JANESVILLE—Michael Jesiolowski, along with the dedicated team of staff and volunteers, are on a mission to promote sustainability and bring vibrant blooms to life at the Rotary Botanical Gardens in Janesville.
Jesiolowski, who serves as the garden’s director of horticulture, said the small team of staff and volunteers are finally catching up and getting back to normal following an abnormal planting and landscaping maintenance schedule due to the pandemic.
The gardens, at 1455 Palmer Drive, closed temporarily in the Spring of 2020 before reopening on May 26, 2020.
“We had to play catch up,” Jesiolowski said. “We were down some of our volunteers and we really had to focus on maintenance more so than planting, but we are finally getting to a point where it’s returning to normal.”
Jesiolowski said the garden staff will move away from planting annuals to planting a wide range of perennials, an effort that helps conserve on costs and is easier on the environment. Still, the group is in the midst of planting 1,000 different plants this year.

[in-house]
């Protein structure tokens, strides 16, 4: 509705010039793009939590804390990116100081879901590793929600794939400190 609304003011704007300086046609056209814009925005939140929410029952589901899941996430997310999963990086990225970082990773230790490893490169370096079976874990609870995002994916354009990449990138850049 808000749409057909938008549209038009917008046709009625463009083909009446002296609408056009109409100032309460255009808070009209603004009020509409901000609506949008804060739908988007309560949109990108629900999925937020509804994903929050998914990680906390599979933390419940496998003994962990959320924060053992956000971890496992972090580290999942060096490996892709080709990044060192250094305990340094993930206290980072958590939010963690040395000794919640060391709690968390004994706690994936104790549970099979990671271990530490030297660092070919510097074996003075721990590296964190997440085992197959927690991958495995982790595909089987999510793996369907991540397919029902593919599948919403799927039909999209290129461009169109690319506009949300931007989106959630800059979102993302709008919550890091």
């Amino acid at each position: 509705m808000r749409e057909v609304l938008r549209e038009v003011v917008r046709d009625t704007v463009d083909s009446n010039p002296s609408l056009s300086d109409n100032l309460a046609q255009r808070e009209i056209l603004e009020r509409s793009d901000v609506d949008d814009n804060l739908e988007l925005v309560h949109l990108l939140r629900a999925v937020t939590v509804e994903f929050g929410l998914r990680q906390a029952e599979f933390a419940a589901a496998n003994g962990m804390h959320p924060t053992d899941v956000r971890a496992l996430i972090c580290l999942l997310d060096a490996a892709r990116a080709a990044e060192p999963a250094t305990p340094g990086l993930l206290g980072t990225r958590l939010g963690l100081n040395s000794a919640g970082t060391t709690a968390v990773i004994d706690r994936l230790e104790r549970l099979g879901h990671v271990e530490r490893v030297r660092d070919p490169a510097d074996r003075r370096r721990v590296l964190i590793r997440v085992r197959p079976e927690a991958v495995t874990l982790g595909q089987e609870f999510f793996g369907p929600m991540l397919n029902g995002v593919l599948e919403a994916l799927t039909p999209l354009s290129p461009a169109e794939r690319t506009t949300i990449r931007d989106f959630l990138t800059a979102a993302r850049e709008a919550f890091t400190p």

“You think about all the fertilizer and plastic involve in the packaging for plants to actually get to us, and that’s just not sustainable for the environment year after year,” Jesiolowski said.
Popular favorites like the Japanese garden, rose garden and lagoon will remain as Jesiolowski and his small team work to transform certain areas of the gardens. The Koi pond will get a makeover and the fish will be returned in mid-June. Those looking to enjoy the rose garden should expect a full bloom in a few weeks.
The aim of adding more perennials to the gardens is also aimed at bringing more visitors in year-round, Jesiolowski said.
“We’ve seen an influx of visitors ever since we reopened in May of 2020,” he added. “We’re seeing more people come here and many first-time visitors. There are so many seasons to enjoy outside of the spring and summer blooms. Everything is always changing. There’s always something new to enjoy.”
In preparing for the summer, Jesiolowski and the team are constantly weeding and watering alongside the rigorous planting schedule.
Starting June 1, the gardens hours will be from 9 a.m.—8 p.m. for the summer through Sept. 1.
For those who haven’t visited the gardens, Jesiolowski said there was “something for everyone” to enjoy.
“If you are someone who isn’t interested in plants, this place can provide a lot of serenity,” he added. “You can see and hear and connect with the nature all around you. For people who are avid gardeners, this space is going to be a destination for them and could be a place of inspiration for their home gardens.”
Those interested in volunteering can go online and apply to become a volunteer at www.rotarybotanicalgardens.org/